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Government can seize property if the source is hidden, Says Supreme Court. [Read the Judgment]

Live Law News Network
23 Jan 2014 8:15 AM GMT
Government can seize property if the source is hidden, Says Supreme Court. [Read the Judgment]
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Supreme Court has ruled that the government would be justified to dispossess a person of his property if he cannot explain the legitimate source of funds to acquire it. 

In a civil appeal filed by Bishwanath Bhattacharya, who was detained under COFEPOSA for his illegal activities in foreign exchange in 1977, a bench of Justices H L Gokhale and J Chelameswar held that the property of a person can be forfeited if he fails to show the legitimate source of acquiring it. Later he was served a notice under Smugglers and Foreign Exchange Manipulators (Forfeiture of Property) Act 1976 to explain the source of money to acquire two properties in Salt Lake area of Kolkata and the investment in Bijaya Publishing House.

The bench was dealing with the issue that whether a person, who had been acquitted from the charge of acquiring illegal money, could be punished again by depriving him of the property that was bought using that unaccounted money under SAFEMA.

"If a subject acquires property by means which are not legally approved, sovereign would be perfectly justified to deprive such persons of the enjoyment of such ill-gotten wealth. There is public interest in ensuring that persons who cannot establish that they have legitimate sources to acquire the assets held by them do not enjoy such wealth. Such a deprivation, in our opinion, would certainly be consistent with the requirement of Article 300 A and 14 of the Constitution which prevent the State from arbitrarily depriving a subject of his property" Court said.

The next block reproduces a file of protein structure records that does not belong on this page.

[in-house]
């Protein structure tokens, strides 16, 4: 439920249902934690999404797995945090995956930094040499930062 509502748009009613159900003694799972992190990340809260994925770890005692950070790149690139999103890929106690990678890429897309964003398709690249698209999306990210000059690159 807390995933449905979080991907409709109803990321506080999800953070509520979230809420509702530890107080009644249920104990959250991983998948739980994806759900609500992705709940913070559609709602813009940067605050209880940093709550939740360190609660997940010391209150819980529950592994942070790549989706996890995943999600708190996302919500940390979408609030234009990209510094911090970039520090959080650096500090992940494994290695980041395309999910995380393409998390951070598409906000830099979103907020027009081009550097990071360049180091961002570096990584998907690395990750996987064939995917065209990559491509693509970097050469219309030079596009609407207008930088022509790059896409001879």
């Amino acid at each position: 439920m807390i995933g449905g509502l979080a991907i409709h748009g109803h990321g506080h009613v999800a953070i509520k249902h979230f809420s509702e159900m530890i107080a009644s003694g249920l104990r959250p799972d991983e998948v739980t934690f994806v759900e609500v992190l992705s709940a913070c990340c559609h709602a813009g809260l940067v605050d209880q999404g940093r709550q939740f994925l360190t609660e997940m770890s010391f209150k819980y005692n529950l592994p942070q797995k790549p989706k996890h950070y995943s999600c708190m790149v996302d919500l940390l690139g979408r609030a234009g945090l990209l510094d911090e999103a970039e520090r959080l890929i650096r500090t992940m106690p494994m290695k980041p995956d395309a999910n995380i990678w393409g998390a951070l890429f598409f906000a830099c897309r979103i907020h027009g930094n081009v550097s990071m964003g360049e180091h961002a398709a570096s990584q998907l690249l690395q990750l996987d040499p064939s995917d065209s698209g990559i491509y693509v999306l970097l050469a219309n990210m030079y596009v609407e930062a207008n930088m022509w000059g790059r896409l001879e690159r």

Court further observed that the conviction or preventive detention contemplated under Section 2 is not the basis or cause of the confiscation but the factual basis for a rebuttable presumption to enable the state to initiate proceedings to examine whether the properties held by such persons are illegally acquired properties.

The bench differentiated between the civil nature of forfeiture prescribed under SAFEMA from the criminal case for acquiring illegal wealth or money and said it could not be treated as double jeopardy, banned under Article 20 of the Constitution which bars prosecution of a person more than once for the same offence.  The bench said non-conviction based asset forfeiture model, also known as Civil Forfeiture Legislation, had gained currency in the US, Italy, Ireland, South Africa, the UK, Australia and certain provinces of Canada.

"Even in the case of persons who involved in illegal activities, the Act does not mandate an enquiry against all the assets of such persons. An enquiry is limited to such assets which the competent authority believes that they are beyond the financial ability of the holder having regard to his known and legitimate sources of income, earnings etc. Connection with the conviction is too remote and, therefore, in our opinion, would not be hit by the prohibition contained under Article 20 of the Constitution." Court said.

Supreme Court has upheld the order of authorities for the forfeiture of these two alleged properties and investment in the publishing house and dismissed the appeal.

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